By Lillian Cox
ENCINITAS — Jack Ross admits to having difficulty adjusting to civilization following a 2,660-mile hike along the Pacific Crest Trail. The trek took him from the Mexican to Canadian borders, leaving Campo on April 18 with his wife, Barb Bolton, and arriving at Manning Park, British Columbia, on Sept. 27 by himself.
“Life is very simple on the trail,” he said. “I came home to all kinds of hassles like the handle on the toilet being loose and the virus protection on the computer needing updating.”
The solitude and peacefulness on the trail also resulted in sensory overload upon his return.
“On my second day home, Barb had a party and it grew out of control,” he said. “We have a tile floor which made the noise reverberate. I had to go outside for 10 minutes to get my thoughts together.”
There were other things Ross needed to acclimate to, simple things like opening his closet to find a selection of 15 shirts. For five months he’d worn only the clothes on his back.
“I couldn’t imagine wearing all my shirts unless I changed them every half hour,” he said.
Eventually, he got used to the idea of living in Encinitas again.
“It’s great to be back,” he said smiling. “The weather in Canada really sucked. The second to the last day I got caught in the snow.”
Bolton left with Ross in April but on June 24 was forced to return home after being injured.
“In the Sierras, conditions were difficult due to ice, snow and raging rivers,” she said. “Over the 10 days I slipped and fell numerous times, fracturing some ribs and causing injury to my back. When I reached Mammoth Lakes, I realized I could no longer continue.”
Ross joined a New Zealand couple they met along the way. The three hiked from Northern California to the Oregon border. Afterward, Ross backtracked to Mammoth to pick up the section he previously missed that included mountains and dangerous river crossings.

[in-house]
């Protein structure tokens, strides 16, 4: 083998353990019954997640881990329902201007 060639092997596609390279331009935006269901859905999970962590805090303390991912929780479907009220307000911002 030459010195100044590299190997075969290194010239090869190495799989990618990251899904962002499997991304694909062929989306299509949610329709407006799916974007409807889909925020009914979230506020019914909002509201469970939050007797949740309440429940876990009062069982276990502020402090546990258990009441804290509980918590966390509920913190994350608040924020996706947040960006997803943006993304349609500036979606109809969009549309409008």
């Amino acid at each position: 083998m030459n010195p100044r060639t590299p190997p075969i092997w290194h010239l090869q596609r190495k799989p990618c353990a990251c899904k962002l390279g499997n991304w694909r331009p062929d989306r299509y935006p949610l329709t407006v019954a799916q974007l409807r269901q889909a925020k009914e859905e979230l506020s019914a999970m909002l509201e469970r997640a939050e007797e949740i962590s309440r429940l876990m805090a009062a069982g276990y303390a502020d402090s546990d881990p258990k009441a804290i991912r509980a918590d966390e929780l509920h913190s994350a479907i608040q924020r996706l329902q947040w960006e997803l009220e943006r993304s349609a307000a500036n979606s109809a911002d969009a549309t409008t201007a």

“Barb met up with me twice, once in Northern California and the other (time) in Oregon,” he said. “She wanted to hike another 97 miles to be able to say that she walked at least 1,000 miles along the PCT in one season.”
The couple confronted perils during their travels, including the fact that there was record snow in the Sierras making 2011 one of the most dangerous and difficult years for PCT hikers in history.
“The rivers for me were the scariest,” Bolton said. “The trail ran through a river next to a waterfall in the Sierras which was so powerful that it moved a boulder that we had to step on.”
She added, “I thought, ‘How am I going to cross it?’ I started crying and thought I was going to die. Fortunately, four guys came by who were more experienced with the river and they showed us how.”
Ross and Bolton, along with friends, also encountered a 400-pound black bear in Etna, Calif. “When he saw us, he took off,” Ross said. Another hiker they met had a more chilling story.
“He told me he was in a tent when he saw a mountain lion on a knoll about 15 feet away, and eight feet above him,” Ross said. “The only thing he could think of was to press different ringtones in his cell phone. After trying five different tunes, circus music scared the lion off.”
When Ross arrived at the Manning Park Resort at 6:30 p.m. Sept. 27, he signed the register, using their hiking nicknames: “Tequila Kid (Jack) — Boo Boo (Barb), wish you were here with me (sad face). Sir Edmund Hillary said, ‘It is not the mountain we conquer, but ourselves.’ For me, on the PCT — so true. This 65-year-old was determined and persistent and despite the creaky old body, made it to Canada. Yahoo! JnB — Love ya!”
Since returning, Ross has been able to cross the PCT off his bucket list, where it’s been since 1977.
For more information, see “Local couple embarks on epic journey” dated April 22, 2011, in The Coast News’ archives, or visit their blog at postholer.com/jackandbarb.